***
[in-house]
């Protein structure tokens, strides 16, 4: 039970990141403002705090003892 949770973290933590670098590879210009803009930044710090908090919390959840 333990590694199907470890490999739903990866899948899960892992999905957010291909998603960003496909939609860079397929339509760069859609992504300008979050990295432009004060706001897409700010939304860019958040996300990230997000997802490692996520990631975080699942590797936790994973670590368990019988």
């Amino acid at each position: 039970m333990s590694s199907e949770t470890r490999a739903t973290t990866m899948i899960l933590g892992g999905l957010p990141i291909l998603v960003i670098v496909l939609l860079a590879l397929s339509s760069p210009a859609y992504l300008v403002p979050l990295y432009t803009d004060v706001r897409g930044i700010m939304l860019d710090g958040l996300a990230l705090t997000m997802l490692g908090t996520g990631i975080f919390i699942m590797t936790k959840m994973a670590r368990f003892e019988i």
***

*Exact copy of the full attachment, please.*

[in-house]
């Protein structure tokens, strides 16, 4: 039970990141403002705090003892 949770973290933590670098590879210009803009930044710090908090919390959840 333990590694199907470890490999739903990866899948899960892992999905957010291909998603960003496909939609860079397929339509760069859609992504300008979050990295432009004060706001897409700010939304860019958040996300990230997000997802490692996520990631975080699942590797936790994973670590368990019988």
């Amino acid at each position: 039970m333990s590694s199907e949770t470890r490999a739903t973290t990866m899948i899960l933590g892992g999905l957010p990141i291909l998603v960003i670098v496909l939609l860079a590879l397929s339509s760069p210009a859609y992504l300008v403002p979050l990295y432009t803009d004060v706001r897409g930044i700010m939304l860019d710090g958040l996300a990230l705090t997000m997802l490692g908090t996520g990631i975080f919390i699942m590797t936790k959840m994973a670590r368990f003892e019988i």